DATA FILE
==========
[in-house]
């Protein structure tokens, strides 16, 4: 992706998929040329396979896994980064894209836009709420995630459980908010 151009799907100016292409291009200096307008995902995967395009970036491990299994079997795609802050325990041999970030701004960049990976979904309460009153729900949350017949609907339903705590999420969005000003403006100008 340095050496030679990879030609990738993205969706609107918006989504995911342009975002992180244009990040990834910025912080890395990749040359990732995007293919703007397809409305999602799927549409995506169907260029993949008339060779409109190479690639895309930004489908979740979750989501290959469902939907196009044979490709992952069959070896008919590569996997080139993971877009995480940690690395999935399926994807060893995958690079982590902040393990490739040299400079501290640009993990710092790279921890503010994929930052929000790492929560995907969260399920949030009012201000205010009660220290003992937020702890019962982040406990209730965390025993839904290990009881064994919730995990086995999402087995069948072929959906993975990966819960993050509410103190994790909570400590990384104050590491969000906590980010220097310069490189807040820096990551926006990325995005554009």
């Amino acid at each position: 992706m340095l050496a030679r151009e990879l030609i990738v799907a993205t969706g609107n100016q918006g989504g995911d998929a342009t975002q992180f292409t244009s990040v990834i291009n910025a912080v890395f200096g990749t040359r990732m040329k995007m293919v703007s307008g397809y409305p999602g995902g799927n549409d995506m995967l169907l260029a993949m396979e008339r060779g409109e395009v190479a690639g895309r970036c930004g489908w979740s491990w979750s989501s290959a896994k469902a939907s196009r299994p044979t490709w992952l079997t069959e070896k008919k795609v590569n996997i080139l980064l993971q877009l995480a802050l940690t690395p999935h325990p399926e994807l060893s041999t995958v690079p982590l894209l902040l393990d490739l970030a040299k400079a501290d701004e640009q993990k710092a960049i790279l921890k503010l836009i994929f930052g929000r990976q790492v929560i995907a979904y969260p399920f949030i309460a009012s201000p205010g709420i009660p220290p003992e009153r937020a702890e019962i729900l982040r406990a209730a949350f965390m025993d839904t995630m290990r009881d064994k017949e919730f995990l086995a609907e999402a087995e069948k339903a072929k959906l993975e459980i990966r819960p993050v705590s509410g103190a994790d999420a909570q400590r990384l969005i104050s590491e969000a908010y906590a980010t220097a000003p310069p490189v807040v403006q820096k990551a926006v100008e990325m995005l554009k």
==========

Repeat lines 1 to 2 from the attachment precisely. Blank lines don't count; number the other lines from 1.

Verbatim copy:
[in-house]
């Protein structure tokens, strides 16, 4: 992706998929040329396979896994980064894209836009709420995630459980908010 151009799907100016292409291009200096307008995902995967395009970036491990299994079997795609802050325990041999970030701004960049990976979904309460009153729900949350017949609907339903705590999420969005000003403006100008 340095050496030679990879030609990738993205969706609107918006989504995911342009975002992180244009990040990834910025912080890395990749040359990732995007293919703007397809409305999602799927549409995506169907260029993949008339060779409109190479690639895309930004489908979740979750989501290959469902939907196009044979490709992952069959070896008919590569996997080139993971877009995480940690690395999935399926994807060893995958690079982590902040393990490739040299400079501290640009993990710092790279921890503010994929930052929000790492929560995907969260399920949030009012201000205010009660220290003992937020702890019962982040406990209730965390025993839904290990009881064994919730995990086995999402087995069948072929959906993975990966819960993050509410103190994790909570400590990384104050590491969000906590980010220097310069490189807040820096990551926006990325995005554009």